Bindings, Nancy Sobanik

Diane Corson, Slipcase for Handmade Accordion Book




I slid into time,
that primordial broth,
skin scrunched,
swaddled in the snug cloth
used to soothe
and regulate
a fretful neonate.

My father carried in his gut
a mountain of rope,
a coiled halyard
twisted into knots.
His fingers bled raw,
but his sail
was never raised.

He spun new ropes
of words from the pith
of uneaten fruits.
You should,
should not.
Not good,
not enough,
not good

I learned to cultivate
lashes into rows,
tend the open furrows,
braid a circlet of thorns

Any magician worth
their salt can tell you
that ropes are tightest
and cut deepest
when strained against.

The trick is
to let go of breath,
become still,
and let the bindings drop.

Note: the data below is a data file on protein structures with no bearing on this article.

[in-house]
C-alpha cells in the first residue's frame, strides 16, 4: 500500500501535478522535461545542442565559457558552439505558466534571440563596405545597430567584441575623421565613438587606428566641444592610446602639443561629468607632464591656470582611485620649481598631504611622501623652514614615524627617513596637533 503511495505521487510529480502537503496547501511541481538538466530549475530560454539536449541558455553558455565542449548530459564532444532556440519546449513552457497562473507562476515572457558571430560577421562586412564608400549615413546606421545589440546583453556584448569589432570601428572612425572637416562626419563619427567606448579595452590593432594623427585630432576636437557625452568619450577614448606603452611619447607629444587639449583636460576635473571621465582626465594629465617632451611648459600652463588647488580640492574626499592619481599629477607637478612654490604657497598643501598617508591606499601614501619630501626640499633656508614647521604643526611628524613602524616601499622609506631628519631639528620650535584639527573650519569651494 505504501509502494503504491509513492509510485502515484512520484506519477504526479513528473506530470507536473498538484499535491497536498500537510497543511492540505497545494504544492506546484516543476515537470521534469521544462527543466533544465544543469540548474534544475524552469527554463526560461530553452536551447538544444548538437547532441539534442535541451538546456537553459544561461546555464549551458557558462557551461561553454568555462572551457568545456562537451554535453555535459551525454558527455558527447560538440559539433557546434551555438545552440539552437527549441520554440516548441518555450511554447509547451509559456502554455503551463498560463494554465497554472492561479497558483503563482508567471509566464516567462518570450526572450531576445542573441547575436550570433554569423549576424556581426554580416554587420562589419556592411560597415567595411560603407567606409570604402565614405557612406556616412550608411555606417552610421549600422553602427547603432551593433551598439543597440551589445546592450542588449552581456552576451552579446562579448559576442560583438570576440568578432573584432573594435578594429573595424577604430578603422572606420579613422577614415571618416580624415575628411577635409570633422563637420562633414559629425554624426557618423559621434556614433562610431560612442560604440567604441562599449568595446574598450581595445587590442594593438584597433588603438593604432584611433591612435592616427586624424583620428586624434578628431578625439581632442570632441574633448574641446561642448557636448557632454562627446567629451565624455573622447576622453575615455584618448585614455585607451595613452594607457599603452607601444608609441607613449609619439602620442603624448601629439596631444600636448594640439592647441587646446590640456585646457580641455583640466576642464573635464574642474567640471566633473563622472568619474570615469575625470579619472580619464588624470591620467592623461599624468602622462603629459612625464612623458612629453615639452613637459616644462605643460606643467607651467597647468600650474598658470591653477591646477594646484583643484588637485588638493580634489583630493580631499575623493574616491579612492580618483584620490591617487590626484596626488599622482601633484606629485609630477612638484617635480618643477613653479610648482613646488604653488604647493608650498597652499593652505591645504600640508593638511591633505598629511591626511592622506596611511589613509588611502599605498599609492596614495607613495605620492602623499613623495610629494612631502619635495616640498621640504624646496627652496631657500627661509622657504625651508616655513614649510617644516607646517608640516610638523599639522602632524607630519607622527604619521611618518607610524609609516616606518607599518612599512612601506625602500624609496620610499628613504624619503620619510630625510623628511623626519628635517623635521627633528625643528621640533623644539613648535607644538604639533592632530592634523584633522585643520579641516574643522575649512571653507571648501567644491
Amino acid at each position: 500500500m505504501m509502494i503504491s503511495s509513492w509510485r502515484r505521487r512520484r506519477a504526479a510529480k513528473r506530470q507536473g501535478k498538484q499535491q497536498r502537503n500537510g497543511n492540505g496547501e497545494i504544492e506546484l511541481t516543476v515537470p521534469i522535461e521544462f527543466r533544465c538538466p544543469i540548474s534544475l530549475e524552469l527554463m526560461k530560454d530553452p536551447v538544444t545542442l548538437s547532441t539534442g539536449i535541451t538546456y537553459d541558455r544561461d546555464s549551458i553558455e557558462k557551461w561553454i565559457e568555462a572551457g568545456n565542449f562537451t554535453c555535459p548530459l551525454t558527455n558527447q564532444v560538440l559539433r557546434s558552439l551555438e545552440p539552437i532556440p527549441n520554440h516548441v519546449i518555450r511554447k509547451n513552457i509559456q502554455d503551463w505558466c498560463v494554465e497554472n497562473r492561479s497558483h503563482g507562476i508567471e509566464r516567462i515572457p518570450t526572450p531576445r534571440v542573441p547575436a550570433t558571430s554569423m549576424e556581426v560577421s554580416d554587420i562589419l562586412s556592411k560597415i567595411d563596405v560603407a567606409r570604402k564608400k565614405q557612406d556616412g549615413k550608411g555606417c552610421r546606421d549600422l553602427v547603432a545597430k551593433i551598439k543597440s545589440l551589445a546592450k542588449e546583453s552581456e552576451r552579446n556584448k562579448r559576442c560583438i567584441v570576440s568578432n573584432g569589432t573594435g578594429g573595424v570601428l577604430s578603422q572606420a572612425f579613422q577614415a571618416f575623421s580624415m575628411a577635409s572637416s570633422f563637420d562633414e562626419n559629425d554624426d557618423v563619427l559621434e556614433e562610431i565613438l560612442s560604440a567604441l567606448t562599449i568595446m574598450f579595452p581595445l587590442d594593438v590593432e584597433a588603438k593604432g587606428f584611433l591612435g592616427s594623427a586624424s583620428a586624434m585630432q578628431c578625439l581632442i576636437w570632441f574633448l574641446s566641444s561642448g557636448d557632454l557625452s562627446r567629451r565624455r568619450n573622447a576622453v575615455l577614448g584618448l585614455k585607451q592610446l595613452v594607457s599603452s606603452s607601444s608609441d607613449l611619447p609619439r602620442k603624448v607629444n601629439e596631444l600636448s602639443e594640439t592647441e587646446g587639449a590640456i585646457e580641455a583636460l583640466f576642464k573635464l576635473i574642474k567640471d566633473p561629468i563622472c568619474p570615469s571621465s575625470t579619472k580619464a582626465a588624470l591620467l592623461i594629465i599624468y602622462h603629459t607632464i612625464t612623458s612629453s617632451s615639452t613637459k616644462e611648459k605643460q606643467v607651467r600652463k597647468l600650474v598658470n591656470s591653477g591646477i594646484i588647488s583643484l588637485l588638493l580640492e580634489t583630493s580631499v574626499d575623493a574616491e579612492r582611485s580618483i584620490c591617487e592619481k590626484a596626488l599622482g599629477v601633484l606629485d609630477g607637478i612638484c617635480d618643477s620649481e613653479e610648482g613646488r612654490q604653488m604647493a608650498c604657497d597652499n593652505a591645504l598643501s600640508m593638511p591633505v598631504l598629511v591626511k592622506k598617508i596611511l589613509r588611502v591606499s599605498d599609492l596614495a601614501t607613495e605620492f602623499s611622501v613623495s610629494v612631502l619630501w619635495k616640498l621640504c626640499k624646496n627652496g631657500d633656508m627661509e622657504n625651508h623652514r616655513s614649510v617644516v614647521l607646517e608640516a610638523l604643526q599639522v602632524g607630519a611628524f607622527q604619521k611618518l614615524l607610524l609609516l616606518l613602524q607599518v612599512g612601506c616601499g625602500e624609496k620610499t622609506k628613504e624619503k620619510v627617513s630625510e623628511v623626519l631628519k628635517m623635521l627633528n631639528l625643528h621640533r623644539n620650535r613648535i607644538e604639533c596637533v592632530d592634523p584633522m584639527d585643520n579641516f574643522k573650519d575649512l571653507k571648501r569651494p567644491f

Nancy Sobanik


Review by Massimo Fantuzzi

Again: escape and escapology, self-preservation, how to let the bindings drop, the seepage to stop, how to sail far and finally further. Stemmed from yet another cumbersome lesson that must make our own, like an inconvenient inheritance to re-claim, and conned into carrying the old burden, we recognize our existence and retrace our past. Emanated from the pith of uneaten fruits, powerful symbolic images and rhythms from a life of labor are tightly tied to soothe and regulate our sensations and to keep us in line. Whatever our fathers taught us, sold us as truth, has now stopped working – if it ever did. Fight it, pull against it, and you’ll bleed. Stop, renounce its needs and necessities, and you’ll be free.


Review by Jared Pearce

The metaphor here is really fine, I think, and I really enjoy the counter-intuitive move that being still against the demons of memory can help in release.

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